Tag Archives: Art History Research Tools

An Opera Singer’s Digestion and an Art Bully’s Tactics

George L. Stout, conservator with Harvard’s Fogg Museum of Art in the 1920s, first articulated the three-legged stool approach to art authentication when connoisseurship alone was the standard. Questioning a connoisseur’s opinion, “was as naughty as inquiring about the digestive … Continue reading

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The Importance of Dating

In the 1920s, an elderly woman from Liberty, Missouri, gave her niece two rolled, damaged canvases. One, she said, depicted the niece’s grandfather, James Turner Vance Thompson  (1797-1872); the other, one of his three wives. In the 19th century, it was not uncommon for a … Continue reading

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Unraveling a Mystery Part III

                  Clues to a painting’s story are often found in the marks–a signature, an old exhibition label, or a notation by a previous owner.  However, the sole mark on the verso of … Continue reading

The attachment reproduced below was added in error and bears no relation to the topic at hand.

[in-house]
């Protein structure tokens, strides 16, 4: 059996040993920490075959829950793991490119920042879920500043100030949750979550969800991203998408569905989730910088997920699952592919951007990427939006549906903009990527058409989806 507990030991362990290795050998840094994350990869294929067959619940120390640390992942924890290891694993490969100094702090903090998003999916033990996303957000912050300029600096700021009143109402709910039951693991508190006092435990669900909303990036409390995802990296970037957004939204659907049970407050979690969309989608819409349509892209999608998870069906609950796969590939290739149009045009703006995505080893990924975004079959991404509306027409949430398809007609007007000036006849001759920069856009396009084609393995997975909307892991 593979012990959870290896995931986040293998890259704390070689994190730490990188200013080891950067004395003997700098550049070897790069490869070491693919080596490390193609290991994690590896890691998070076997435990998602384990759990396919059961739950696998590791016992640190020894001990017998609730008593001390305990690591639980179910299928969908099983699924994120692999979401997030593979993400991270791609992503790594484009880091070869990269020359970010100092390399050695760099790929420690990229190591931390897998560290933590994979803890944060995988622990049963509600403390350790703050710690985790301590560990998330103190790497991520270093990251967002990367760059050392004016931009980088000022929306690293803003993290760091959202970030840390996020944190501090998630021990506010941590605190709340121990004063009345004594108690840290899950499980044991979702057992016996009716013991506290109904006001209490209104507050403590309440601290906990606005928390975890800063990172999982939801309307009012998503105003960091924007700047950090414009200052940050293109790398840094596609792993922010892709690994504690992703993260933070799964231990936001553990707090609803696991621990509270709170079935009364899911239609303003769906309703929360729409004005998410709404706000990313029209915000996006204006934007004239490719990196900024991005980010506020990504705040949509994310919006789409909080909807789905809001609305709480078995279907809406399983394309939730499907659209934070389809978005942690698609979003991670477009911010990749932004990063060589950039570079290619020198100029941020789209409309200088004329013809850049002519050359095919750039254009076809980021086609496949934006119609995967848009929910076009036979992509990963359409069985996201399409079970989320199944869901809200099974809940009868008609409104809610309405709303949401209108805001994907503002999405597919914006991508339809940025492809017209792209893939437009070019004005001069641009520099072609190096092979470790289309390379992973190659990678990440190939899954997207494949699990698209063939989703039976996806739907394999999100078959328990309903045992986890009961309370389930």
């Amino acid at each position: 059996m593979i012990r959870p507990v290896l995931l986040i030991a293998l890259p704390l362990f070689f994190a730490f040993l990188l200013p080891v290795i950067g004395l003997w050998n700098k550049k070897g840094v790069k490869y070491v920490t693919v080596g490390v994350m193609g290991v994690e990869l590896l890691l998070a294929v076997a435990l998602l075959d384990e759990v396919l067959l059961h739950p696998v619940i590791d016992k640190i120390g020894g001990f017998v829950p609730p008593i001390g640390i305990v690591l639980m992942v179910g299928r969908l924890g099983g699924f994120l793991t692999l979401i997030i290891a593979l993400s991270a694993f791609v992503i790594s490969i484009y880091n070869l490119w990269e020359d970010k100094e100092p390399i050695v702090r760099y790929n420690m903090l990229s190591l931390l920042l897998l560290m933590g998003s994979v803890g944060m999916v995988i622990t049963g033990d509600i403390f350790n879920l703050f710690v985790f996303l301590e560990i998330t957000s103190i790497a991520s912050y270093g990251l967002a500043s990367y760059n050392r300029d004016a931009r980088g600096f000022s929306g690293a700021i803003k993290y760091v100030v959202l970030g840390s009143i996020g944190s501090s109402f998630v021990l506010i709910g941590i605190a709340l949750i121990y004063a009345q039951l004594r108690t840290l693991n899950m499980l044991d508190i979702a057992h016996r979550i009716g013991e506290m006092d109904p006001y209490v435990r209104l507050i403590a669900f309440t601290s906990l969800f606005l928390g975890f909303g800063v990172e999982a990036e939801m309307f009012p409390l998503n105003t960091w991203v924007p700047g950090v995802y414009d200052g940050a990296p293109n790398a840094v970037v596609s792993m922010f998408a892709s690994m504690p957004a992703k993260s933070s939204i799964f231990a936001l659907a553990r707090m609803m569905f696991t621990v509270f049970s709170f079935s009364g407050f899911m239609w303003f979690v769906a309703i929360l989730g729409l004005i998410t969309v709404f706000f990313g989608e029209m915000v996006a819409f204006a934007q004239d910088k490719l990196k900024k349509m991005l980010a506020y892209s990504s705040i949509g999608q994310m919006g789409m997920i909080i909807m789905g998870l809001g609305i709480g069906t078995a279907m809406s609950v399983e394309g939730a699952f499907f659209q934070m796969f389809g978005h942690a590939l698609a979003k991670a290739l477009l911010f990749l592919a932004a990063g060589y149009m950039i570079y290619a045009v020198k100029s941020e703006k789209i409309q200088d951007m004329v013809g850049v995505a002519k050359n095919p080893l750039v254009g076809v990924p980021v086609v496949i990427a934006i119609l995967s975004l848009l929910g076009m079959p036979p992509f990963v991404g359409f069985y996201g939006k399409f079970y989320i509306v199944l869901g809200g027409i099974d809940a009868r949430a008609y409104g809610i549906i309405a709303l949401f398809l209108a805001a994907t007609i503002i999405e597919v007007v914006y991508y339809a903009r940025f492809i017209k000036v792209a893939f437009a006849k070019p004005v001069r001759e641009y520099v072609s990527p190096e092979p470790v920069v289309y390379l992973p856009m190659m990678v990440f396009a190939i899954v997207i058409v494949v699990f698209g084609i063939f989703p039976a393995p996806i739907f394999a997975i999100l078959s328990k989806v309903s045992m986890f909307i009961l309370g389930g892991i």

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How to Be Your Own Art Detective

Part Four: Subject and Style Framing an artwork in historical context through both subject and style helps to determine the artist and the date.  You probably noticed the subject of the painting before you even looked for a signature or … Continue reading

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How to Be Your Own Art Detective

So far in the How to Be Your Own Art Detective series, we have looked for clues about a painting’s story from the artist and the provenance.  Now it is time to look closely at the painting itself. Part Three: Examination … Continue reading

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Watson’s Insight

This last weekend, I watched the wonderful film The Artist with a group of friends.  I was reminded how often people and things of the past are put aside, to become distant memories.  Our belief that the rush of new … Continue reading

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How to Be Your Own Art Detective

This is the first in a series of posts on How to Be Your Own Art Detective. Part One: Discover Your Painting’s Story You have a painting in your possession, maybe hanging on a wall in your living room, maybe … Continue reading

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